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N-Ethyl-3-piperidyl benzilate is less potent and shorter acting than 3-quinuclidyl benzilate, but like 3-QNB its effects on the central nervous system predominate over peripheral effects. It produces deliriant and hallucinogenic effects similar to those of plants such as datura and may be used recreationally at low doses; however, unpleasant side effects such as dysphoria, nausea and vomiting, dizziness and extreme dry mouth tend to make abuse of drugs of this kind uncommon. Both the N-methyl and N-ethyl analogues of 3-piperidyl benzilate are, however, Schedule I controlled drugs.
Radiolabelled versions of this drug have been used in scientific research to map the distribution of muscarinic acetylcholine receptors in the brain, however this drug has slightly lower binding affinity than the N-methyl analogue and so is less potent and not so widely used for this application.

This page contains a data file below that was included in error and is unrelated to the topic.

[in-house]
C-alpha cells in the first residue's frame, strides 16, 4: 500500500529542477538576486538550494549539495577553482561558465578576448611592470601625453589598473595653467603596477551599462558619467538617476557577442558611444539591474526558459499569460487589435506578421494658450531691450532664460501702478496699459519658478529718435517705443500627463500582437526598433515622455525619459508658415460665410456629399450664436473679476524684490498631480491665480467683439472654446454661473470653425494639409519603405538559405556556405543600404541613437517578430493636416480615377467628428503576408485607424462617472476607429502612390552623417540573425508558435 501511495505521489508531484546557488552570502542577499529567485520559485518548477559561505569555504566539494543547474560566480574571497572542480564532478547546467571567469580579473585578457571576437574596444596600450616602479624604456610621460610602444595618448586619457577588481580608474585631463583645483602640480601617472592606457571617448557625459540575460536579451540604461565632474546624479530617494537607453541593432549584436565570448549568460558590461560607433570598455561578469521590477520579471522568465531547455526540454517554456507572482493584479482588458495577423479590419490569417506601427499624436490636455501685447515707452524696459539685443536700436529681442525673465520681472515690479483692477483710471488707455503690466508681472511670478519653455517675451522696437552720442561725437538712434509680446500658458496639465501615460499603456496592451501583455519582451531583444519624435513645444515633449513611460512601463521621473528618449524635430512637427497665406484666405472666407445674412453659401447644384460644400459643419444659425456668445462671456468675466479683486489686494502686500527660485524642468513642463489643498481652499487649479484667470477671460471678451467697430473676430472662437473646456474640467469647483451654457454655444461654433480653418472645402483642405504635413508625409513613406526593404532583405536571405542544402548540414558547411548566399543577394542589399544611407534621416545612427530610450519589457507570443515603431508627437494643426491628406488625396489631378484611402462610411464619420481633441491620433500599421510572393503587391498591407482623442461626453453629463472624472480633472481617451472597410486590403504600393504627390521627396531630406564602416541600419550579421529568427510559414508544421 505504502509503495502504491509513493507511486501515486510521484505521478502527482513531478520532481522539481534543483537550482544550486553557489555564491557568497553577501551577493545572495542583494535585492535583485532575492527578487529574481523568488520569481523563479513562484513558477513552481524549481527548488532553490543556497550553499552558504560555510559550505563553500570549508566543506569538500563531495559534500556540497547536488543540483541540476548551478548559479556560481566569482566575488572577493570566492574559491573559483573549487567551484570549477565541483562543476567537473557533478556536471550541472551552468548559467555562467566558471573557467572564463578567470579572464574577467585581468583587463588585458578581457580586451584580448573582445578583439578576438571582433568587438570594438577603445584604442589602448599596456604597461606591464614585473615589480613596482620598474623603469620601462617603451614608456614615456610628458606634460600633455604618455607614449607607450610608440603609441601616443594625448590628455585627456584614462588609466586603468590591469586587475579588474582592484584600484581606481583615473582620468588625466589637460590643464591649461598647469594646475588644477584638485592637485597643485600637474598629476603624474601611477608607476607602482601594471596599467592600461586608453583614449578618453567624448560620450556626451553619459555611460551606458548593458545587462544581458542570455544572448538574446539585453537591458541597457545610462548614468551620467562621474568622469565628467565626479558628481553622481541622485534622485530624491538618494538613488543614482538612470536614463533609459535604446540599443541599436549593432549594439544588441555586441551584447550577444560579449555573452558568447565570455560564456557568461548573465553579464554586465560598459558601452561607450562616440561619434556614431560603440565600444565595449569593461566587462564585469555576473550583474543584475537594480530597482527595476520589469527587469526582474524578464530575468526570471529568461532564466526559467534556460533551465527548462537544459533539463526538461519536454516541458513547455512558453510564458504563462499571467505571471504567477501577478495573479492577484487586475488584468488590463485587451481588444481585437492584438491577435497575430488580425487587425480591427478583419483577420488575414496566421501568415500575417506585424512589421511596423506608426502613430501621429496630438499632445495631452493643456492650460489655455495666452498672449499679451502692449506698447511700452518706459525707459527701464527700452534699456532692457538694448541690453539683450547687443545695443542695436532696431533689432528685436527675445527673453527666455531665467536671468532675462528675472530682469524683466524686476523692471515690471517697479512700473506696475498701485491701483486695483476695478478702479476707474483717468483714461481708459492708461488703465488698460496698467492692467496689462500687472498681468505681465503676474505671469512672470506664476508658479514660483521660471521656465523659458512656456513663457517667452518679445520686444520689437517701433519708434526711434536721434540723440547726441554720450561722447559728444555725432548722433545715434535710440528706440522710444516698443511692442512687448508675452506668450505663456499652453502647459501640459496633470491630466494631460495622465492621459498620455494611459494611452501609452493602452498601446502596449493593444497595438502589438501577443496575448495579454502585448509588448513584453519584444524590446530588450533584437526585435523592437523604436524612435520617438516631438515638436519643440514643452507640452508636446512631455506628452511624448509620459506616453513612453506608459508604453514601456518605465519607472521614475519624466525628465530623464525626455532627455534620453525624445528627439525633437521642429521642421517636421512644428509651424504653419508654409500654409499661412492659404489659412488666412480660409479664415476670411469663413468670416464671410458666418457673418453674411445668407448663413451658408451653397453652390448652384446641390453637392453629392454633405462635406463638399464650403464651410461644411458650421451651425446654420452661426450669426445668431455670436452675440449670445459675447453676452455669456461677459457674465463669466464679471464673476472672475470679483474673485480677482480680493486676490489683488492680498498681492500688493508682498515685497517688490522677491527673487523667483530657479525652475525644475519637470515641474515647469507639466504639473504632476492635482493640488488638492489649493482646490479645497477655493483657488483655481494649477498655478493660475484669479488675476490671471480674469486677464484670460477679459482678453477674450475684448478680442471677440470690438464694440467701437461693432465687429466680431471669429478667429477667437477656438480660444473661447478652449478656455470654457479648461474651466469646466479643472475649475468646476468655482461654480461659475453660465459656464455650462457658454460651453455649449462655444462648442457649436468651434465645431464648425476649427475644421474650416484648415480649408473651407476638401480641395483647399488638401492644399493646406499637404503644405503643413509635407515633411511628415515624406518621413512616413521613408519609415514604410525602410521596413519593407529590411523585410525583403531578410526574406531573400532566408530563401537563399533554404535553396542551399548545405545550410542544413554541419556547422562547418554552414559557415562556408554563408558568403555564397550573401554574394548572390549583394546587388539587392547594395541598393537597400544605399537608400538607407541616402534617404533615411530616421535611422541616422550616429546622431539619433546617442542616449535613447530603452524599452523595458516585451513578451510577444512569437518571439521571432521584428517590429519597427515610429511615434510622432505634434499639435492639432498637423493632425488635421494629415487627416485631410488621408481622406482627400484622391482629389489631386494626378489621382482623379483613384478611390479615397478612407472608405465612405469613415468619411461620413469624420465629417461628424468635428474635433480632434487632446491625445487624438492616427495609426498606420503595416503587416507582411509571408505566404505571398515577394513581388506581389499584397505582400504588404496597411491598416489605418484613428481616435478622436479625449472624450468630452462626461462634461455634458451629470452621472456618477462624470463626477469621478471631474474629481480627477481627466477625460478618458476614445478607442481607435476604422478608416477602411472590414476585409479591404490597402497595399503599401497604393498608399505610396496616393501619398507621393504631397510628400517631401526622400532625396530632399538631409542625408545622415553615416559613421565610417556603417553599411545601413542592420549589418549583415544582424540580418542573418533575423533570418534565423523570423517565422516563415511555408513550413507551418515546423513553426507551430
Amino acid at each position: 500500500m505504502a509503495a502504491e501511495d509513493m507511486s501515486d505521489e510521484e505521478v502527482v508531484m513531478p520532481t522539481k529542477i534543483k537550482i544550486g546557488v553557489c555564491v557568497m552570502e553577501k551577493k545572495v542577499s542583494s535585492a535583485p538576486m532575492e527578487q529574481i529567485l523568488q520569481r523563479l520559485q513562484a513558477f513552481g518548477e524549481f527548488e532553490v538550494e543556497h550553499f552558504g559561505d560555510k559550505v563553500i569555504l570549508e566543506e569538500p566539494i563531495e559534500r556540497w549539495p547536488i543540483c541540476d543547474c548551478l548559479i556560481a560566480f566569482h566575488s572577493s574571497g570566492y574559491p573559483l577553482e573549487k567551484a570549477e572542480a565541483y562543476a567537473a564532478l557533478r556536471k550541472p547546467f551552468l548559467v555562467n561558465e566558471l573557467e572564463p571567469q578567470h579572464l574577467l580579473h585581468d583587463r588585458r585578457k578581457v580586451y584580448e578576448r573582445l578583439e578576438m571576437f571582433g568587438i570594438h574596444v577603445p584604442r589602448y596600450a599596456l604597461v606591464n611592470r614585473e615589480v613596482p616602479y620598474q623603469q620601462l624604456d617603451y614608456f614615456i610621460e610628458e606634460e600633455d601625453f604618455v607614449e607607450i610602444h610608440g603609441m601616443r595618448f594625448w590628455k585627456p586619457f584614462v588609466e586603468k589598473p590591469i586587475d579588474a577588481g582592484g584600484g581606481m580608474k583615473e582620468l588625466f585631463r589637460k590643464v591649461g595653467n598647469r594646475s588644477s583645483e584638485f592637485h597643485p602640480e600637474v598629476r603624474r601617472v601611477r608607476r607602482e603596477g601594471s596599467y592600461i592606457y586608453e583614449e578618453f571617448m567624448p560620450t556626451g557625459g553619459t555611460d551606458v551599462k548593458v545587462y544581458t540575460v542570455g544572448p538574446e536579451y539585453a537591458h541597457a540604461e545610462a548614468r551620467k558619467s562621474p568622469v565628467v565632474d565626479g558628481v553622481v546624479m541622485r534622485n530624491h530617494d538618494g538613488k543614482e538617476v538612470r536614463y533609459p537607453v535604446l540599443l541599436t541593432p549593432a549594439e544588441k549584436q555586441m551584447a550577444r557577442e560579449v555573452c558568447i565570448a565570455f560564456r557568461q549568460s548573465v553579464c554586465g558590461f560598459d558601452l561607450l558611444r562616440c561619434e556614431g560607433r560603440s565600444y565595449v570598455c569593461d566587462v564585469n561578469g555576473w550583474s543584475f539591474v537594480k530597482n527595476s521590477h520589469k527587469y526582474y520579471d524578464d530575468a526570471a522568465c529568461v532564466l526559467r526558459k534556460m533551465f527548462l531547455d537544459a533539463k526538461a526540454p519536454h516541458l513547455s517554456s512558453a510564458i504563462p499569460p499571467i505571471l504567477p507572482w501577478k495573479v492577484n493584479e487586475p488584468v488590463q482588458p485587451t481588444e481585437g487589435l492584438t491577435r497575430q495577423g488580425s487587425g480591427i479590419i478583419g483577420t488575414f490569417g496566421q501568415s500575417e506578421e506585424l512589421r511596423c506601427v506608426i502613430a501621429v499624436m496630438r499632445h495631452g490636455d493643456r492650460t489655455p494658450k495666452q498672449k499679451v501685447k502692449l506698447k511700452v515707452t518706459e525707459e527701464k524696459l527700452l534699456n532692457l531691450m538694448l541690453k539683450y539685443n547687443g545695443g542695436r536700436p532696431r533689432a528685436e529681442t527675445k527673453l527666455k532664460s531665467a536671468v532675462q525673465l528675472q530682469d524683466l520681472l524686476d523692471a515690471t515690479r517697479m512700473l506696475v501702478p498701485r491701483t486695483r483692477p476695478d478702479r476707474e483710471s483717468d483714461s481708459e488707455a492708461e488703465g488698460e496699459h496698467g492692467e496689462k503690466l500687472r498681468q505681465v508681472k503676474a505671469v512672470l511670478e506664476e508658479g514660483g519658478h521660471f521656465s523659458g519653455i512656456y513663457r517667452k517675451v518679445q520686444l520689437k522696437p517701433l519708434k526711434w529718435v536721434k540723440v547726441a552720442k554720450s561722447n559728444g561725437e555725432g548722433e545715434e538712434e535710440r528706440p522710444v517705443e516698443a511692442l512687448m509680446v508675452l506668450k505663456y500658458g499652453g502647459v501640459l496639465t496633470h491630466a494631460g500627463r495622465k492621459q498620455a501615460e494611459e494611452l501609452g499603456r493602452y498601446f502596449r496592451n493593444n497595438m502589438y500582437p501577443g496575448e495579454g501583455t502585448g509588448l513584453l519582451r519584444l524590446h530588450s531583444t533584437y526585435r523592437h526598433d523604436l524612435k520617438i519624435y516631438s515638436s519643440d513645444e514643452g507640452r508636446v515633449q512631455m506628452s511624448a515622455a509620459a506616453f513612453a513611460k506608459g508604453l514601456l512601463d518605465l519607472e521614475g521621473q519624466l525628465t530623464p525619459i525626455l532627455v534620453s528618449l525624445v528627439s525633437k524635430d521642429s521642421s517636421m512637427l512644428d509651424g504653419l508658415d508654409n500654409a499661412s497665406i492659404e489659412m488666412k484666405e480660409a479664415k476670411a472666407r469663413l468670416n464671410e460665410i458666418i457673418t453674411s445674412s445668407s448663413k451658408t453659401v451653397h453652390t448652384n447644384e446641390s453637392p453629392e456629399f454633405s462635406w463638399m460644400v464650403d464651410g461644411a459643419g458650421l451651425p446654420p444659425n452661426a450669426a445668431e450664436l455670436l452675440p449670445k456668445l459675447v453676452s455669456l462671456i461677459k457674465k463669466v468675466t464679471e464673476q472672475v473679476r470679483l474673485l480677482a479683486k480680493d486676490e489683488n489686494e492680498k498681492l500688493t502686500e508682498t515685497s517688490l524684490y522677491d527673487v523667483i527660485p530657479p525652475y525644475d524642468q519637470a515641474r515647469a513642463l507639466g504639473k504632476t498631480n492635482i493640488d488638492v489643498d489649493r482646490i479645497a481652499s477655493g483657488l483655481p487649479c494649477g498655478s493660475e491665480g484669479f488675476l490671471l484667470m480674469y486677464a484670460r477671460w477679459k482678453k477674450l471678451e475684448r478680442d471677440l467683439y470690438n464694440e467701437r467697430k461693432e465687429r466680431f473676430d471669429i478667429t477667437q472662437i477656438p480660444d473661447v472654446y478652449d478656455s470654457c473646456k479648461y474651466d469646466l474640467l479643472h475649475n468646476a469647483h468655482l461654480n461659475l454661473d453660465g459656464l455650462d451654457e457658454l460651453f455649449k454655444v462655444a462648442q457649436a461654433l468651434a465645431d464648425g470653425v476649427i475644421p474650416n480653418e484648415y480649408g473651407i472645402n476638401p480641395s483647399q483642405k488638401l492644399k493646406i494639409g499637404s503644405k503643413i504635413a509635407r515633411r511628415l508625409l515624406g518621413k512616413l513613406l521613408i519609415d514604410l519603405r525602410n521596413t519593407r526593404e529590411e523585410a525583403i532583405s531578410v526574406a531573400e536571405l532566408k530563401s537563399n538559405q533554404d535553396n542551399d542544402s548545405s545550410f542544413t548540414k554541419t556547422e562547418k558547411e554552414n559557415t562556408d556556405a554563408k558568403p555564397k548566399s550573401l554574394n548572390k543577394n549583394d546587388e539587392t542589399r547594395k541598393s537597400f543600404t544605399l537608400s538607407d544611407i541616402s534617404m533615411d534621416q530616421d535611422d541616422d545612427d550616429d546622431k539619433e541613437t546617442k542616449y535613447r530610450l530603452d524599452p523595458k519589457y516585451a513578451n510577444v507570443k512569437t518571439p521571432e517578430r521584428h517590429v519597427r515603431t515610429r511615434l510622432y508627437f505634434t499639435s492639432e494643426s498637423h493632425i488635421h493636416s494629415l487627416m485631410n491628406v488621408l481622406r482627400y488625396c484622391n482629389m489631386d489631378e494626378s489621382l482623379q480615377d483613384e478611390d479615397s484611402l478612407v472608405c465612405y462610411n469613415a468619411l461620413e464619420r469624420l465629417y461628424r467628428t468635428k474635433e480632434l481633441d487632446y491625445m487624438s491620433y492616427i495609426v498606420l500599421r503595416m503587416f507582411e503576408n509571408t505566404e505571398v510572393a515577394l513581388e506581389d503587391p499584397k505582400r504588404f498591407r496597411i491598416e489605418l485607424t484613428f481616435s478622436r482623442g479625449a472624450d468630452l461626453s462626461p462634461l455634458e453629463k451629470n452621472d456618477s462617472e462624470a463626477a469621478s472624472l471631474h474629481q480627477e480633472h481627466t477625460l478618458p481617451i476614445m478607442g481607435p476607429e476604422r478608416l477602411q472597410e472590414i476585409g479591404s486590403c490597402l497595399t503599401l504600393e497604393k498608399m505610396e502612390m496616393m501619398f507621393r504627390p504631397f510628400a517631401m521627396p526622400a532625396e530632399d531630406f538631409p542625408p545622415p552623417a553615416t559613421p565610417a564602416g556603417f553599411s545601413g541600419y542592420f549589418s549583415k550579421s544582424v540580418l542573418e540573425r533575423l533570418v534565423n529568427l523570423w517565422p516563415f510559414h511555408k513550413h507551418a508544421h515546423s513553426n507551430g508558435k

- Nishiyama S, Tsukada H, Sato K, Kakiuchi T, Ohba H, Harada N, Takahashi K (2001). "Evaluation of PET ligands (+)N-[11C]ethyl-3-piperidyl benzilate and (+)N-[11C]propyl-3-piperidyl benzilate for muscarinic cholinergic receptors: a PET study with microdialysis in comparison with (+)N-[11C]methyl-3-piperidyl benzilate in the conscious monkey brain". Synapse 40 (3): 159–169. PMID 11304753. doi:10.1002/syn.1038.
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